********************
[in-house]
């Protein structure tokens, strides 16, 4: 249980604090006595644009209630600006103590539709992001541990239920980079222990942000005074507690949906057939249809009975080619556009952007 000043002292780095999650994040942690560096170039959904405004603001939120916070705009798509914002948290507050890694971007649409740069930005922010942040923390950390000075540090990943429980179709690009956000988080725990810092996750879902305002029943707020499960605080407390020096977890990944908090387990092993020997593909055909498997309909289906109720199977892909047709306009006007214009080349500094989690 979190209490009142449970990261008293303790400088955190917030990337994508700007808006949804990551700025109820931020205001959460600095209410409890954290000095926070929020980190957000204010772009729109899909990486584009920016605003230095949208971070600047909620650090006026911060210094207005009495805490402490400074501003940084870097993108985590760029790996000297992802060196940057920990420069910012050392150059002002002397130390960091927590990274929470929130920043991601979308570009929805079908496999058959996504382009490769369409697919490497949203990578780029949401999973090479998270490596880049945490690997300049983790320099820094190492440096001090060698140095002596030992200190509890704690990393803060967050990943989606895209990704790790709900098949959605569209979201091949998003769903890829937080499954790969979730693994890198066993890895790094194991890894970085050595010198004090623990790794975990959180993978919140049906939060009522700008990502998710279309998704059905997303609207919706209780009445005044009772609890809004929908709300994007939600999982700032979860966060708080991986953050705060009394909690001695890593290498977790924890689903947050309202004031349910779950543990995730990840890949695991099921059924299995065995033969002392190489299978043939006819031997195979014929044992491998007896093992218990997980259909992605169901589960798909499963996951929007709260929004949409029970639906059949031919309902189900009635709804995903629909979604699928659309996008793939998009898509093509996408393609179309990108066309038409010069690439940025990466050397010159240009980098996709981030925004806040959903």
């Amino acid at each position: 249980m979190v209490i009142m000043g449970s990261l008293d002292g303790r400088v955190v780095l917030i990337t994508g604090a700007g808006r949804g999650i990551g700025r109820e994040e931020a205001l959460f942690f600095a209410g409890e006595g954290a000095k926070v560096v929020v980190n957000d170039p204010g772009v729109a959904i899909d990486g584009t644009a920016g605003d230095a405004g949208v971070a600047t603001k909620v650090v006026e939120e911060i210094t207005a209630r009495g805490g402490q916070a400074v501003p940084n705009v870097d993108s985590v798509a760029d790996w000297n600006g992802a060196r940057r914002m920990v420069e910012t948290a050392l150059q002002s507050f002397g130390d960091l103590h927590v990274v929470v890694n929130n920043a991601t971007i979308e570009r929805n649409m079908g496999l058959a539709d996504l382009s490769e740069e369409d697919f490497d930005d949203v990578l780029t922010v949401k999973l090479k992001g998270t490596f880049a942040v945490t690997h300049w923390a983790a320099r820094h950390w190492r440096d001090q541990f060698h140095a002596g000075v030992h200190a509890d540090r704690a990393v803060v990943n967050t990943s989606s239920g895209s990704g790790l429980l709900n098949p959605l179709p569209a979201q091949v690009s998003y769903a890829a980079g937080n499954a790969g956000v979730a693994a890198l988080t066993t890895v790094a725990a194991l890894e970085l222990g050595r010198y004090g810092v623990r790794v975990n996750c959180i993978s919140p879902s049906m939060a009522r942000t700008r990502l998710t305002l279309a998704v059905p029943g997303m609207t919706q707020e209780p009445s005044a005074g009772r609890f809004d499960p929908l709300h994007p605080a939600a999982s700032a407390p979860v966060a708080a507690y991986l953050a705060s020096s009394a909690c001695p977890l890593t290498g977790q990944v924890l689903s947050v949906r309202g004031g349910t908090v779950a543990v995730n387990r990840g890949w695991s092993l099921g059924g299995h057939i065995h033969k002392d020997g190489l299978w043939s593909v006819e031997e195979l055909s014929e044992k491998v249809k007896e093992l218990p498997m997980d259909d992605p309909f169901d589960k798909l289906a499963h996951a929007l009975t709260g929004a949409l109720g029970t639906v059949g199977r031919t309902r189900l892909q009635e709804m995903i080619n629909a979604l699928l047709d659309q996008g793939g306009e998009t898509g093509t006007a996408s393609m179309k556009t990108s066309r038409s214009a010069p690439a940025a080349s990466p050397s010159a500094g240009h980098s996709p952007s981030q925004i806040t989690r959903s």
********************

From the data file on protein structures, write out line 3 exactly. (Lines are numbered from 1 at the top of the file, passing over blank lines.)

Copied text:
């Amino acid at each position: 249980m979190v209490i009142m000043g449970s990261l008293d002292g303790r400088v955190v780095l917030i990337t994508g604090a700007g808006r949804g999650i990551g700025r109820e994040e931020a205001l959460f942690f600095a209410g409890e006595g954290a000095k926070v560096v929020v980190n957000d170039p204010g772009v729109a959904i899909d990486g584009t644009a920016g605003d230095a405004g949208v971070a600047t603001k909620v650090v006026e939120e911060i210094t207005a209630r009495g805490g402490q916070a400074v501003p940084n705009v870097d993108s985590v798509a760029d790996w000297n600006g992802a060196r940057r914002m920990v420069e910012t948290a050392l150059q002002s507050f002397g130390d960091l103590h927590v990274v929470v890694n929130n920043a991601t971007i979308e570009r929805n649409m079908g496999l058959a539709d996504l382009s490769e740069e369409d697919f490497d930005d949203v990578l780029t922010v949401k999973l090479k992001g998270t490596f880049a942040v945490t690997h300049w923390a983790a320099r820094h950390w190492r440096d001090q541990f060698h140095a002596g000075v030992h200190a509890d540090r704690a990393v803060v990943n967050t990943s989606s239920g895209s990704g790790l429980l709900n098949p959605l179709p569209a979201q091949v690009s998003y769903a890829a980079g937080n499954a790969g956000v979730a693994a890198l988080t066993t890895v790094a725990a194991l890894e970085l222990g050595r010198y004090g810092v623990r790794v975990n996750c959180i993978s919140p879902s049906m939060a009522r942000t700008r990502l998710t305002l279309a998704v059905p029943g997303m609207t919706q707020e209780p009445s005044a005074g009772r609890f809004d499960p929908l709300h994007p605080a939600a999982s700032a407390p979860v966060a708080a507690y991986l953050a705060s020096s009394a909690c001695p977890l890593t290498g977790q990944v924890l689903s947050v949906r309202g004031g349910t908090v779950a543990v995730n387990r990840g890949w695991s092993l099921g059924g299995h057939i065995h033969k002392d020997g190489l299978w043939s593909v006819e031997e195979l055909s014929e044992k491998v249809k007896e093992l218990p498997m997980d259909d992605p309909f169901d589960k798909l289906a499963h996951a929007l009975t709260g929004a949409l109720g029970t639906v059949g199977r031919t309902r189900l892909q009635e709804m995903i080619n629909a979604l699928l047709d659309q996008g793939g306009e998009t898509g093509t006007a996408s393609m179309k556009t990108s066309r038409s214009a010069p690439a940025a080349s990466p050397s010159a500094g240009h980098s996709p952007s981030q925004i806040t989690r959903s």